Path-block shock

Path-block shock

In January, the BBC revealed the shocking results of its survey on the state of public paths in England and Wales. The Open Spaces Society general secretary, Kate Ashbrook, comments on these findings.

Paths, it showed, are blocked at 32,000 points, that is one obstruction every four and a half miles—and the problems are growing. Seventy three of the 118 highway authorities (excluding London) answered the BBC’s questions, reporting a total of 31,816 obstructions, an increase of 4,000 (15 per cent) in the ten months since the end of 2022.


This is surely a significant under-estimate. Many people do not report problems or know how to, thousands of unrecorded highways were not included in the responses, and one can guess that the 45 authorities which were silent were among the worst performers.

In an interview with the BBC on an unobstructed path in Bradford-on-Avon, Wiltshire, I was asked to comment on the supposition that, with the cost-of-living crisis, authorities must give priority in their budgets to social care.

I retorted that there should not be a choice. In allocating budgets councillors must recognise that investing in paths is excellent value for money, for health and well-being, tourism, and the economy. Highway authorities have duties which they must carry out. This is why the society is stepping up its legal action against negligent authorities and serial path-blockers.

In September 1987, the Countryside Commission (predecessor but one of Natural England) announced that ‘the rights-of-way network will remain the single most important means by which the public can enjoy the countryside’. It has remained so—and countryside close to home has never been more valued.

It is now a year since the government promised, in its Environmental Improvement Plan, that (within five years) ‘the public will benefit from a new commitment to access green space or water within a 15-minute walk from their home’—but there is nothing yet to show for this. We have pressed for the dedication of land as town or village greens, safe from development with public rights of recreation. So far, zilch.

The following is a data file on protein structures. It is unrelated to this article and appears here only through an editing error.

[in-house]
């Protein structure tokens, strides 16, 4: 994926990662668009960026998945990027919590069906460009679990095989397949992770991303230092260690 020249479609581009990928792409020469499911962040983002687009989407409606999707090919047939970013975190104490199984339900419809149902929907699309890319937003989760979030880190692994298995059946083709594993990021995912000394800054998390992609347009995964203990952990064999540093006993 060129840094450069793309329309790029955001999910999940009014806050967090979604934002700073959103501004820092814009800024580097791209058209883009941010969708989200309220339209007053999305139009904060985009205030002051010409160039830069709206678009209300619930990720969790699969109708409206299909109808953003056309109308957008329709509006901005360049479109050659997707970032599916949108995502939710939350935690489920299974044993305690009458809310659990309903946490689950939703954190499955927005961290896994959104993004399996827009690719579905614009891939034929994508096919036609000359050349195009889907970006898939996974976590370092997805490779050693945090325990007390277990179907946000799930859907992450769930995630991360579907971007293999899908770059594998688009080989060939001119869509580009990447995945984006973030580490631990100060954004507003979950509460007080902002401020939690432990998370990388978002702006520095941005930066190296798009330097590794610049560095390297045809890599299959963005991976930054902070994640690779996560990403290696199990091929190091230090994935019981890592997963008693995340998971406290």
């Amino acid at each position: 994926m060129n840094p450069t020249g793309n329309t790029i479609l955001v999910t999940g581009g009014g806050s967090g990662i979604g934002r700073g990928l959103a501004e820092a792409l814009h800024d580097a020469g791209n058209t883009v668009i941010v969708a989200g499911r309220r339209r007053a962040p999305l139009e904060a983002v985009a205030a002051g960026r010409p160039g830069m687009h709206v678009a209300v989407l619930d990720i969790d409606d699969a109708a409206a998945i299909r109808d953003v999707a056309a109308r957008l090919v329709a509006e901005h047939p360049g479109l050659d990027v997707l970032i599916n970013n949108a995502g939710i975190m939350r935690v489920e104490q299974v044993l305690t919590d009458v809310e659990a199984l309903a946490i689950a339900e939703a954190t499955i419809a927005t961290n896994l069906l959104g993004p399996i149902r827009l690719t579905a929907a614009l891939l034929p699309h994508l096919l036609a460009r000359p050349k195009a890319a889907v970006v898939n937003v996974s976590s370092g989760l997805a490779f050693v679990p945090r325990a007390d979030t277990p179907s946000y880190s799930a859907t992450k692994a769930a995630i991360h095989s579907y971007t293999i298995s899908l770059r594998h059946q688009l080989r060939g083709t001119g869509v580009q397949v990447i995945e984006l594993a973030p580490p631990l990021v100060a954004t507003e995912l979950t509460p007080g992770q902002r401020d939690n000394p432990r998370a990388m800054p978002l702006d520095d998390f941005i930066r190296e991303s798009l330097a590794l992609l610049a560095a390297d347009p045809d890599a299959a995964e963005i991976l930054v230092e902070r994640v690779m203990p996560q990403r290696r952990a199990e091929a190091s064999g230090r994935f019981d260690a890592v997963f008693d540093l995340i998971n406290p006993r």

However, the new environment secretary, Stephen Barclay, has, refreshingly, reversed some decisions of his predecessor Thérèse Coffey (for whom access provision was ‘a level of detail’ too far). Mr Barclay has announced that the environmental land management scheme will fund some permissive public access, and his officials are working on the detail. We must help them ensure that well-publicised access is provided where it is needed, and that no payment is made to a farmer or landowner whose paths are not in good order.

If this is done properly it could help to reduce the growing number of obstructions revealed by the BBC.

Support The Open Spaces Society from £3/month https://www.oss.org.uk/

We deal with almost 1000 cases a year assisting communities, groups and individuals in protecting their local spaces and paths in all parts of England and Wales. Can you help us by joining as a member?

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